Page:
Winners and losers
In early October the IMF looked at what might happen to the world economy if conflict in Iraq caused an oil-price shock. Fighters from Islamic State (IS) were pushing into the country’s north and the fund worried about a sharp price rise, of 20% in a year. Global GDP would fall by 0.51.5%, it concluded. Equity prices in rich countries would decline by 3-7%, and inflation would be at least half a point higher.
IS is still advancing. Russia, the world’s third-biggest producer, is embroiled in Ukraine. Iraq, Syria, Nigeria and Libya, oil producers all, are in turmoil. But the price of Brent crude fell over 25% from $115 a barrel in mid-June to under $85 in mid-October, before recovering a little. Such a shift has global consequences. Who are the winners and losers?
The first winner is the world economy itself. A 10% change in the oil price is associated with around a 0.2% change in global GDP, says Tom Helbling of the IMF. A price fall normally boosts GDP by shifting resources from producers to consumers, who are more likely to spend their gains than wealthy sheikhdoms. If increased supply is the driving force, the effect is likely to be bigger—as in America, where shale gas drove prices down relative to Europe and, says the IMF, boosted manufactured exports by 6% compared with the rest of the world. But if it reflects weak demand, consumers may save the windfall.
Today’s falling prices are caused by shifts in both supply and demand. The world’s slowing economy, and stalled recoveries in Europe and Japan, are reining back the demand for oil. But there has been a big supply shock, too. Thanks largely to America, oil production since early 2013 has been running at 1m-2m barrels per day (b/d) higher than the year before. Other influences are acting as a brake on the world economy (see article). But a price cut of 25% for oil, if maintained, should mean that global GDP will be roughly 0.5% higher than it would be otherwise.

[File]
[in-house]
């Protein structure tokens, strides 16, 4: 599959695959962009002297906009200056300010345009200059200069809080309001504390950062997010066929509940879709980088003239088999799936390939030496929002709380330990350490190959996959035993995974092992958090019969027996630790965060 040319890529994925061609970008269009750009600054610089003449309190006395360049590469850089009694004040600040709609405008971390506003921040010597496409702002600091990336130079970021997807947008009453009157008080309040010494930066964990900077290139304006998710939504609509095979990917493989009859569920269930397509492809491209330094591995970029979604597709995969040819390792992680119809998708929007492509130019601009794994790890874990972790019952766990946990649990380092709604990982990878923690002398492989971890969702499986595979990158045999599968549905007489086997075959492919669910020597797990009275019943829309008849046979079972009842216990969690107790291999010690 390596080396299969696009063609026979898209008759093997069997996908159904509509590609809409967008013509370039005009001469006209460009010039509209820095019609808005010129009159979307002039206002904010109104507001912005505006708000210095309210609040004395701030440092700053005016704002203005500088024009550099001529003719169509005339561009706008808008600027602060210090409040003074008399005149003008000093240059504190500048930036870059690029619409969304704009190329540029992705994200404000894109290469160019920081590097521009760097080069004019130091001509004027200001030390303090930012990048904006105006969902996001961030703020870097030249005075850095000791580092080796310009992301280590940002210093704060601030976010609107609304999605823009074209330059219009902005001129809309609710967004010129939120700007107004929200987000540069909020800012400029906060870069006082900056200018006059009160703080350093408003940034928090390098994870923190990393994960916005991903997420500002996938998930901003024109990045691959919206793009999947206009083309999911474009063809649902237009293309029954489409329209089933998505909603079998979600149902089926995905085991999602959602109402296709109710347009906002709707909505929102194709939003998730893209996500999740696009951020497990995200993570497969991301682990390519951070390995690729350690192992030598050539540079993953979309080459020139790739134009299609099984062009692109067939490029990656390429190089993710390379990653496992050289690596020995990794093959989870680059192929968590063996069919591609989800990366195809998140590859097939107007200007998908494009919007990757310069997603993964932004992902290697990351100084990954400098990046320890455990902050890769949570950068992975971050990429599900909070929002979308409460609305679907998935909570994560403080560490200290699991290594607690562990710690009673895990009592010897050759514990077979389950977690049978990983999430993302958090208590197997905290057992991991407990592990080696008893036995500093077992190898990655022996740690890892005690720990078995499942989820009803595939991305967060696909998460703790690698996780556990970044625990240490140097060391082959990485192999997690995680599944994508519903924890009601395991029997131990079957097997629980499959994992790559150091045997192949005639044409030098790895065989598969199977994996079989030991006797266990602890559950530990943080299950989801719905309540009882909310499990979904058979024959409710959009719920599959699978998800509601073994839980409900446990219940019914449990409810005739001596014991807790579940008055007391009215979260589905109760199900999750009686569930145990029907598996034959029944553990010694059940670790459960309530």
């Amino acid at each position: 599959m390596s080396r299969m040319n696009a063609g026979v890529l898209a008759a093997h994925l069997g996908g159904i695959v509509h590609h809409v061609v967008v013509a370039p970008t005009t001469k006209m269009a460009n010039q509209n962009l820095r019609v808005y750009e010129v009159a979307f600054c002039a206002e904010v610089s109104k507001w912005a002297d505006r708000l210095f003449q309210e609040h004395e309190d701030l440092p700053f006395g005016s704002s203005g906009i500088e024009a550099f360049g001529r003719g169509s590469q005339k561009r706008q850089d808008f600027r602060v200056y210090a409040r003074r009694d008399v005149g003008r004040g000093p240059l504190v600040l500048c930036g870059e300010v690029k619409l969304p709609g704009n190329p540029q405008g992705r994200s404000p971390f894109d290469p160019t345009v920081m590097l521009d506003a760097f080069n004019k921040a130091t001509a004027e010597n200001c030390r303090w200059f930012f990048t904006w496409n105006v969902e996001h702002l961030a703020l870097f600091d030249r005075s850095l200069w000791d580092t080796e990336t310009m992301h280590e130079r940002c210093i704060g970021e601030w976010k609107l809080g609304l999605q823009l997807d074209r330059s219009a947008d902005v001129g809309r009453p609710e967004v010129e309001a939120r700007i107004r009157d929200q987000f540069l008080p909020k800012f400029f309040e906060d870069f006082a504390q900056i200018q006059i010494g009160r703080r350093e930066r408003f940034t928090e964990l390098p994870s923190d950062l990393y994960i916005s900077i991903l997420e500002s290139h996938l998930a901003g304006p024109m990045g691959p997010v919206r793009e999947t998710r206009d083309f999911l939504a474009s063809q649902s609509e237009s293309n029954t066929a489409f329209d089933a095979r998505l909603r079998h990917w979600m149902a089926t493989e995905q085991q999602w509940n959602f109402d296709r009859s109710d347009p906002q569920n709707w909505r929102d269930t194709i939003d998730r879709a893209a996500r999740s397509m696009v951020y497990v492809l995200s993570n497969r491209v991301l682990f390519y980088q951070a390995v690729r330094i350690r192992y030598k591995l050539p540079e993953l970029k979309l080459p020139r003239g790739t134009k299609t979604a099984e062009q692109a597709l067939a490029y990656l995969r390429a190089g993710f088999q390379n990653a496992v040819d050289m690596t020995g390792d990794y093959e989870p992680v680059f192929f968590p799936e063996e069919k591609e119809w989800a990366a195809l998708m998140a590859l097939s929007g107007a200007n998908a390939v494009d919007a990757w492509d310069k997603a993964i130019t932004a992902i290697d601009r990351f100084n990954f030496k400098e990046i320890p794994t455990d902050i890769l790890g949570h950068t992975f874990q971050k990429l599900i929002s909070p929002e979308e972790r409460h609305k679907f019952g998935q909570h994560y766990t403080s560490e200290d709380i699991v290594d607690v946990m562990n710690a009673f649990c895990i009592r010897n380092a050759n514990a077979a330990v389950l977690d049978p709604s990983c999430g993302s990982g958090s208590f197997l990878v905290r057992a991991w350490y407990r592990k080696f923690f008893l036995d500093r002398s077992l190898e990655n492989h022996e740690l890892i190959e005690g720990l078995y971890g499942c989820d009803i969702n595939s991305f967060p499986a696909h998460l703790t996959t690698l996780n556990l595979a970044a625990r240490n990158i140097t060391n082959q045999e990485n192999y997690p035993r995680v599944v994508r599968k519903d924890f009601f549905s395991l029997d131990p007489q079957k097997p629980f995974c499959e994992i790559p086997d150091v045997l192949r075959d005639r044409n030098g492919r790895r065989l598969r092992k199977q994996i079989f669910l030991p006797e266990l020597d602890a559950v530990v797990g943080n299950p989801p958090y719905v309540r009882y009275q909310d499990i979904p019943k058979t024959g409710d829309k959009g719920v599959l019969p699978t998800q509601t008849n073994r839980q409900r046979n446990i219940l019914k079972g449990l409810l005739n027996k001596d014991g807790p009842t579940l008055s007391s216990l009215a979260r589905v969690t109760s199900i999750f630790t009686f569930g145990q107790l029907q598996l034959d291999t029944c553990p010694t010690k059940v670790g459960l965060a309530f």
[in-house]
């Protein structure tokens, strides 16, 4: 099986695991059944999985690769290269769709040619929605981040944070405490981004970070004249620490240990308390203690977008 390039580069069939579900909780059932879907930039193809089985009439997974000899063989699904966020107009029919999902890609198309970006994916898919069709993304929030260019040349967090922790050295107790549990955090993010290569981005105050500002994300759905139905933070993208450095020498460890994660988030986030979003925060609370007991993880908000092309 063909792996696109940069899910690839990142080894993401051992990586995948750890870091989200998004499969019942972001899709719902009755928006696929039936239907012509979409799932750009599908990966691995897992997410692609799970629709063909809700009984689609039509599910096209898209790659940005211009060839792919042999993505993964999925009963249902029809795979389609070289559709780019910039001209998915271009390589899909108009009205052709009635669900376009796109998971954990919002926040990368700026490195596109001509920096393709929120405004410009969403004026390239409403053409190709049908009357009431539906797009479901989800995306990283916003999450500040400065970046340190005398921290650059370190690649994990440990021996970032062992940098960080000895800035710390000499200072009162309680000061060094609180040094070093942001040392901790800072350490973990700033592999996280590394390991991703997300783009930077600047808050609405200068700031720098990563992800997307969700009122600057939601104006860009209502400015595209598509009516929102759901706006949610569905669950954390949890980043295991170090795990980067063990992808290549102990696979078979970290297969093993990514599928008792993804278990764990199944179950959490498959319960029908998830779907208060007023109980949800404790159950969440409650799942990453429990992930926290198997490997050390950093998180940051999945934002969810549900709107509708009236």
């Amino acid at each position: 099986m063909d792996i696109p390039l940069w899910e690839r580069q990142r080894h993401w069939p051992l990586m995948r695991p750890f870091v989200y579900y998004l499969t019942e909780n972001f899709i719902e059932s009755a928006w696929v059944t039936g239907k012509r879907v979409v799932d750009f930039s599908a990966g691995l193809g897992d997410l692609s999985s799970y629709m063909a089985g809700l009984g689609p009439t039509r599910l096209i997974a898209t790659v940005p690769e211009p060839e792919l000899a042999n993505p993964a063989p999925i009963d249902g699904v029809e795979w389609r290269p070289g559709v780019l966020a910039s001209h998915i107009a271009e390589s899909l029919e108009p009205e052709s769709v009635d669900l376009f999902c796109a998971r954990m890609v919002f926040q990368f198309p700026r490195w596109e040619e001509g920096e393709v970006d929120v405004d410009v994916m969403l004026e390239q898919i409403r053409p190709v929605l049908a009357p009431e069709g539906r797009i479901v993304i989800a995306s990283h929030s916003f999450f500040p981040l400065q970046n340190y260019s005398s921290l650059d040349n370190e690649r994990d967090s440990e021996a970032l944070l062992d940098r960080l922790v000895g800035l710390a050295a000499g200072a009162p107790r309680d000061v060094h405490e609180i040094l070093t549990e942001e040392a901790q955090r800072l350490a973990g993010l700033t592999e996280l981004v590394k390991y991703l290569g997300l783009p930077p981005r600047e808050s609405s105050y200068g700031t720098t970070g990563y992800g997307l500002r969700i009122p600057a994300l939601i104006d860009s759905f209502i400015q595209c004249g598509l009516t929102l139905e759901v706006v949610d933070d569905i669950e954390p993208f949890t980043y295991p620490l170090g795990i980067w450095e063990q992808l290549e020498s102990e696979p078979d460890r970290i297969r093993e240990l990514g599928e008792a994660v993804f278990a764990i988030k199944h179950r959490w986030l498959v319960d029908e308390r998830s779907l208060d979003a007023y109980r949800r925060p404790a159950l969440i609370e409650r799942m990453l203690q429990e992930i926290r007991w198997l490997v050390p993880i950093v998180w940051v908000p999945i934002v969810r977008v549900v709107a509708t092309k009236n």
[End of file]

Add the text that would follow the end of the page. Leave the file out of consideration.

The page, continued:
Some countries stand to gain a lot more than that average, and others, to lose out. The world produces just over 90m b/d of oil. At $115 a barrel, that is worth roughly $3.8 trillion a year; at $85, just $2.8 trillion. Any country or group that consumes more than it produces gains from the $1 trillion transfer—importers, most of all.
China is the world’s secondlargest net importer of oil. Based on 2013 figures, every $1 drop in the oil price saves it an annual $2.1 billion. The recent fall, if sustained, lowers its import bill by $60 billion, or 3%. Most of its exports are manufactured goods whose prices have not fallen. Unless weak demand changes that, its foreign currency will go further, and living standards should rise.
Cheaper oil will also help the government clean up China’s filthy air by phasing out dirty vehicle fuels, such as diesel. Lighter fuels are dearer and, under current plans, drivers could pay up to 70% of the extra; lower prices will soften that blow. More generally, says Lin Boqiang of Xiamen University, lower prices should support the government’s efforts to reduce subsidies (it has already freed some gas prices, and electricity prices are expected to follow next year).
The impact on America will be mixed because the country is simultaneously the world’s largest consumer, importer and producer